May Day
A delicate fabric of bird song
Floats in the air,
The smell of wet wild earth
Is everywhere.

Red small leaves of the maple
Are clenched like a hand,
Like girls at their first communion
The pear trees stand.

Oh I must pass nothing by
Without loving it much,
The raindrop try with my lips,
The grass with my touch;

For how can I be sure
I shall see again
The world on the first of May
Shining after the rain?
~Sara Teasdale~

My Neighbor’s Roses

The roses red upon my neighbor’s vine
Are owned by him, but they are also mine,
His was the cost, and his the labor, too,
But mine as well as his the joy, their loveliness to view.

They bloom for me and are for me as fair
As for the man who gives them all his care.
Thus I am rich, because a good man grew
A rose-clad vine for all his neighbor’s view.

I know from this that others plant for me,
And what they own, my joy may also be;
So why be selfish, when so much that’s fine
Is grown for you, upon your neighbor’s vine?

~Abraham Gruber~

A Prayer in April

God grant that I may never be
A scoffer at eternity –
As long as every April brings
The sweet rebirth of growing things;
As long as grass is green anew,
As long as April’s skies are blue,
I shall believe that God looks down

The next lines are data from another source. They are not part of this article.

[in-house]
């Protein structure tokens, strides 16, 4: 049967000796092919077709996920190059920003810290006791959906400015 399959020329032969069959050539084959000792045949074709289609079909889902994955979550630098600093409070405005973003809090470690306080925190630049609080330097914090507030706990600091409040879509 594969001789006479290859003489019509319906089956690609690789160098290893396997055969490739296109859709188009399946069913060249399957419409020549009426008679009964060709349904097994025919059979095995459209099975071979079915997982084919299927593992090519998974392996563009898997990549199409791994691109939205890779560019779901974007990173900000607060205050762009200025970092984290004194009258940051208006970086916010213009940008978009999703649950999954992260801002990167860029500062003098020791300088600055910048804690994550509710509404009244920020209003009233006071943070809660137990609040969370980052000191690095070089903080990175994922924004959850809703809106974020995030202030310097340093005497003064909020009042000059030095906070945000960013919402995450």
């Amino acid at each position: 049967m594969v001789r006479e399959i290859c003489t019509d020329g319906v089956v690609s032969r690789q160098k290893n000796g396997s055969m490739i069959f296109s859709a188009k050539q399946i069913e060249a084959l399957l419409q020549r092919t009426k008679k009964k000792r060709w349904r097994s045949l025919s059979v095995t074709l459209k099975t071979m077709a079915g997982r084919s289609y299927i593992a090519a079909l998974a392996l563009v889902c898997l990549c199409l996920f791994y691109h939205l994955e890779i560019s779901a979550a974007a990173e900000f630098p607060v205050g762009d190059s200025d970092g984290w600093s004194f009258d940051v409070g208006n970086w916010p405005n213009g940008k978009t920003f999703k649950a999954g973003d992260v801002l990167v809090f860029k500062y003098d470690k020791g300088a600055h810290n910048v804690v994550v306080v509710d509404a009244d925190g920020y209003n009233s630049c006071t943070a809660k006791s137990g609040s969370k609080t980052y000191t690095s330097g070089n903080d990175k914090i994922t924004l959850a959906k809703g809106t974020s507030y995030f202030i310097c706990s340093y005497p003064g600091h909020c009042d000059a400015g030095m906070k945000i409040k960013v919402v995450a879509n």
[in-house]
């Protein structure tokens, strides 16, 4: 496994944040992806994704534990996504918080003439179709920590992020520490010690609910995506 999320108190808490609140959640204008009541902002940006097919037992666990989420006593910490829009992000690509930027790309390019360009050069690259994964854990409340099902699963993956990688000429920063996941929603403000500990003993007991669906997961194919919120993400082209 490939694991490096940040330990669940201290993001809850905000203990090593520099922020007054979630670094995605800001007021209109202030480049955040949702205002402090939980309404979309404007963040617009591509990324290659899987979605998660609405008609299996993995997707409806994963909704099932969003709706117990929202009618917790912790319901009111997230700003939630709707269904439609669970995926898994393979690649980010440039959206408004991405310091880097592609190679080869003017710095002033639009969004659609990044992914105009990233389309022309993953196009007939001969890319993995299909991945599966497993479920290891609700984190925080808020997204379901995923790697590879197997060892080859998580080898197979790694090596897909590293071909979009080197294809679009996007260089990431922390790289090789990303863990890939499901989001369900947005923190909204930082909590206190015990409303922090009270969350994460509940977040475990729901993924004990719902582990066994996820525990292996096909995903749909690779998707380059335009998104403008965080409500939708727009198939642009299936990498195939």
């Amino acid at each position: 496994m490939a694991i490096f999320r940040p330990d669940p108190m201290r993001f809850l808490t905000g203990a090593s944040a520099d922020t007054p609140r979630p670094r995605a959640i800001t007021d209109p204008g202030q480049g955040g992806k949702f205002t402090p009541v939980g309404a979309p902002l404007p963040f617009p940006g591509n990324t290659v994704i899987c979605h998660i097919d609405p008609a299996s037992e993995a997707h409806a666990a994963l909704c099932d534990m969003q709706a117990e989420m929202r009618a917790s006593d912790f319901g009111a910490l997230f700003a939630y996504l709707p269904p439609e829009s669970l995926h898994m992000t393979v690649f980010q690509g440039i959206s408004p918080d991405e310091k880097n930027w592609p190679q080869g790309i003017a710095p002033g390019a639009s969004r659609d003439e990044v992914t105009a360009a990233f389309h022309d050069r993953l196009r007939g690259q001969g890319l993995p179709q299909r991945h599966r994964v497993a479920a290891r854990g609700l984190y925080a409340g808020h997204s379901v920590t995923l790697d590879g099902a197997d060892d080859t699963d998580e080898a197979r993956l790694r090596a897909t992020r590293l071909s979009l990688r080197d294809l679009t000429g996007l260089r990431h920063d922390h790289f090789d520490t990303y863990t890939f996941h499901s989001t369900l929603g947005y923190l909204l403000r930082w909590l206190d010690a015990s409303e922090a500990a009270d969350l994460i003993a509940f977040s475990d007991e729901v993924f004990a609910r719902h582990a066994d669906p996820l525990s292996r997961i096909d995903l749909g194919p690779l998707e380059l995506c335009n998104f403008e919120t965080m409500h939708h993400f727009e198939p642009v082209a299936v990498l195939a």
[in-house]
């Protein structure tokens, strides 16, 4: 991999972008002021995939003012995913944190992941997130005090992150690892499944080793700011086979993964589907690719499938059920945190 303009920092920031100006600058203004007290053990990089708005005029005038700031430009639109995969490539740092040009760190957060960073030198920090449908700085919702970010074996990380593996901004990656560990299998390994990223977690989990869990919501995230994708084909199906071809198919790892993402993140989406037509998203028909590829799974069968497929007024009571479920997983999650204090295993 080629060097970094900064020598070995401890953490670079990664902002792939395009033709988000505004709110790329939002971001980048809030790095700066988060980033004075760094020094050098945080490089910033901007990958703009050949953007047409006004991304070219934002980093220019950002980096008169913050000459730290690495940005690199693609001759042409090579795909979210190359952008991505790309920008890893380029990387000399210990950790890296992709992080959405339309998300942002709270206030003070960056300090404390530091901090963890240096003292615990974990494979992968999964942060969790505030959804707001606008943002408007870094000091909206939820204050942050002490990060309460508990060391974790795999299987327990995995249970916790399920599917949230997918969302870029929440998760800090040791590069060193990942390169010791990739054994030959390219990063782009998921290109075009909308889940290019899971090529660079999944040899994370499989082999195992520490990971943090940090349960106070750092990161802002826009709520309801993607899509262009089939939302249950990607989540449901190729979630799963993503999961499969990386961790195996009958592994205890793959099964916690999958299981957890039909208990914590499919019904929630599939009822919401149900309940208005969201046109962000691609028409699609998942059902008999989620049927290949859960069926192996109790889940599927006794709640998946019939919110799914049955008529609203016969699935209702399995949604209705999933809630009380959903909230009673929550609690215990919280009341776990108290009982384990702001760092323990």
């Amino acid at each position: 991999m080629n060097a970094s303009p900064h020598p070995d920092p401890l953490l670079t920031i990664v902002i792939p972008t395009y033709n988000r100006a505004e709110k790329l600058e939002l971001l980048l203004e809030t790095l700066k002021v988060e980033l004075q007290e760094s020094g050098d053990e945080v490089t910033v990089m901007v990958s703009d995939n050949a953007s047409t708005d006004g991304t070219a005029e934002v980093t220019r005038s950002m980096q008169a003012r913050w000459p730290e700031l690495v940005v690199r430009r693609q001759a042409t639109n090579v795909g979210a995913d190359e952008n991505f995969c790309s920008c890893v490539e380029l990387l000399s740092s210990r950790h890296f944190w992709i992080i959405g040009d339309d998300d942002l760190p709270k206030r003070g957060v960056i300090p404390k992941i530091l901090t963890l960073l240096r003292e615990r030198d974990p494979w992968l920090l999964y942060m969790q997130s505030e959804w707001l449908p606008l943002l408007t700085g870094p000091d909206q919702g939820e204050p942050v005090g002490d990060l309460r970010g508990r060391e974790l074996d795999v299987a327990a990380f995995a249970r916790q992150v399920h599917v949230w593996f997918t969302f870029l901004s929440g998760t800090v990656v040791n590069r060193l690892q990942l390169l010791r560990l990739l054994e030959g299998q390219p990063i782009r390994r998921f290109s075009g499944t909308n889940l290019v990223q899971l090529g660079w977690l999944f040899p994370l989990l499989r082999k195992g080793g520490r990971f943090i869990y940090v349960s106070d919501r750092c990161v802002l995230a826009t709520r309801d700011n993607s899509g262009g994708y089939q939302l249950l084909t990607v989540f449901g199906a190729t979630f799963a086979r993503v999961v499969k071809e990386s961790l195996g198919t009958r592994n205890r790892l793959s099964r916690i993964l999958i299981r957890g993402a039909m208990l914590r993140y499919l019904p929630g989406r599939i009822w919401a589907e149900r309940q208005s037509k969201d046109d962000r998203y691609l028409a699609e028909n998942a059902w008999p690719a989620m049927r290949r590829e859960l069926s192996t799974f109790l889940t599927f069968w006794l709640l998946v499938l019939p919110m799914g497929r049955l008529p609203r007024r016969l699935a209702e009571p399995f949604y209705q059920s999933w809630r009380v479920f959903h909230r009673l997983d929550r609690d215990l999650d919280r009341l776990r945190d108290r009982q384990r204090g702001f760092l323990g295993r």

Upon His wide earth, cold and brown,
To bless its unborn mystery
Of leaf, of bud, of flower to be;
To smile on it from tender skies –
How could I think it otherwise?
Had I been dust for many a year,
I still would know when spring was near,
For the good earth that pillowed me
Would whisper immortality,
And I, in part, would rise and sing
Amid the grasses murmuring.
When looking on the mother sod,
Can I hold doubt that this be God?
Or when a primrose smiles at me,
Can I distrust Eternity?
~Sara Henderson Hay~


The air is like a butterfly
With frail blue wings.
The happy earth looks at the sky
And sings.

~Joyce Kilmer ~


Thank you very much indeed,
River, for your waving reed;
Hollyhocks, for budding knobs;
Foxgloves, for your velvet fobs;
Pansies, for your silky cheeks;
Chaffinches, for singing beaks;
Spring, for wood anemones
Near the mossy toes of trees;
Summer, for the fruited pear,
Yellowing crab, and cherry fare;
Autumn, for the bearded load,
Hazelnuts, along the road;
Winter, for the fairy tale,
Splitting log and bouncing hail.

But blest Father, high above,
All these joys are from Thy love;
And your children everywhere,
Born in palace, lane, or square,
Cry with voices all agreed,
“Thank you very much indeed.”

~Norman Gale~

A Leafless Tree

I like to see
The patience of a leafless tree
Waiting in quiet dignity,
Till spring shall set its greenness free.

I sometimes think
That living just beneath the sky
Has made it understand and drink
Deeper wisdom than you and I—

It does not prate
Of limitation in its sere
Bare boughs; it does not estimate
The time for fresh leaves to appear;

It seems to know,
Within its great deep-rooted heart,
That never-ending life shall flow
And new springs start.

~Anna Louise Thompson~

Paul Dobraszczyk

rag-picking history

Tdoo in Lesotho

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My favourites and it's an eclectic selection


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Faces in Places

My favourites and it's an eclectic selection